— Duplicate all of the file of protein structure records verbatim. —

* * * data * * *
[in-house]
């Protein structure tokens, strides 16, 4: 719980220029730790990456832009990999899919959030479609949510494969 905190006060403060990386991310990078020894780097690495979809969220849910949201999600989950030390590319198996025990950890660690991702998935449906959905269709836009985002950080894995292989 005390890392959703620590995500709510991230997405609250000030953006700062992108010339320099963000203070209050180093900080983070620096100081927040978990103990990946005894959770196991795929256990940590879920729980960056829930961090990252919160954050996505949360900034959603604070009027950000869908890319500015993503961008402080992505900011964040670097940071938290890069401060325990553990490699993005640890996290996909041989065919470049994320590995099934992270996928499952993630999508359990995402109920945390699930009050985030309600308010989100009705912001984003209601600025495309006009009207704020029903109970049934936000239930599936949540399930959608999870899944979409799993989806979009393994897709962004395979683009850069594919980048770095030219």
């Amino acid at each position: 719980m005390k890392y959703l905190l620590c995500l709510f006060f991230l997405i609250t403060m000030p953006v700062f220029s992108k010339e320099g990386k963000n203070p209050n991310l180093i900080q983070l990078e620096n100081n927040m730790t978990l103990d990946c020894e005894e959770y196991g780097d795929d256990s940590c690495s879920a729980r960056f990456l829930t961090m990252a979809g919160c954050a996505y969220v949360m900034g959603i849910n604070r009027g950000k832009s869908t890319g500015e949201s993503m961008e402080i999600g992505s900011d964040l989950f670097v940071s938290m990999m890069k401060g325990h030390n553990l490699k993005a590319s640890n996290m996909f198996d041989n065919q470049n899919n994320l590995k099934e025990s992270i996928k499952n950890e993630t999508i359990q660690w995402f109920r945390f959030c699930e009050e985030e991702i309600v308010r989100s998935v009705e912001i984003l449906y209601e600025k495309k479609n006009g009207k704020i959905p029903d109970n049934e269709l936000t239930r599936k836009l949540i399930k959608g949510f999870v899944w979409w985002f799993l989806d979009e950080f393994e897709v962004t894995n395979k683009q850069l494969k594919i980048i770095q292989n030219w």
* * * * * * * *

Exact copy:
[in-house]
């Protein structure tokens, strides 16, 4: 719980220029730790990456832009990999899919959030479609949510494969 905190006060403060990386991310990078020894780097690495979809969220849910949201999600989950030390590319198996025990950890660690991702998935449906959905269709836009985002950080894995292989 005390890392959703620590995500709510991230997405609250000030953006700062992108010339320099963000203070209050180093900080983070620096100081927040978990103990990946005894959770196991795929256990940590879920729980960056829930961090990252919160954050996505949360900034959603604070009027950000869908890319500015993503961008402080992505900011964040670097940071938290890069401060325990553990490699993005640890996290996909041989065919470049994320590995099934992270996928499952993630999508359990995402109920945390699930009050985030309600308010989100009705912001984003209601600025495309006009009207704020029903109970049934936000239930599936949540399930959608999870899944979409799993989806979009393994897709962004395979683009850069594919980048770095030219």
């Amino acid at each position: 719980m005390k890392y959703l905190l620590c995500l709510f006060f991230l997405i609250t403060m000030p953006v700062f220029s992108k010339e320099g990386k963000n203070p209050n991310l180093i900080q983070l990078e620096n100081n927040m730790t978990l103990d990946c020894e005894e959770y196991g780097d795929d256990s940590c690495s879920a729980r960056f990456l829930t961090m990252a979809g919160c954050a996505y969220v949360m900034g959603i849910n604070r009027g950000k832009s869908t890319g500015e949201s993503m961008e402080i999600g992505s900011d964040l989950f670097v940071s938290m990999m890069k401060g325990h030390n553990l490699k993005a590319s640890n996290m996909f198996d041989n065919q470049n899919n994320l590995k099934e025990s992270i996928k499952n950890e993630t999508i359990q660690w995402f109920r945390f959030c699930e009050e985030e991702i309600v308010r989100s998935v009705e912001i984003l449906y209601e600025k495309k479609n006009g009207k704020i959905p029903d109970n049934e269709l936000t239930r599936k836009l949540i399930k959608g949510f999870v899944w979409w985002f799993l989806d979009e950080f393994e897709v962004t894995n395979k683009q850069l494969k594919i980048i770095q292989n030219w």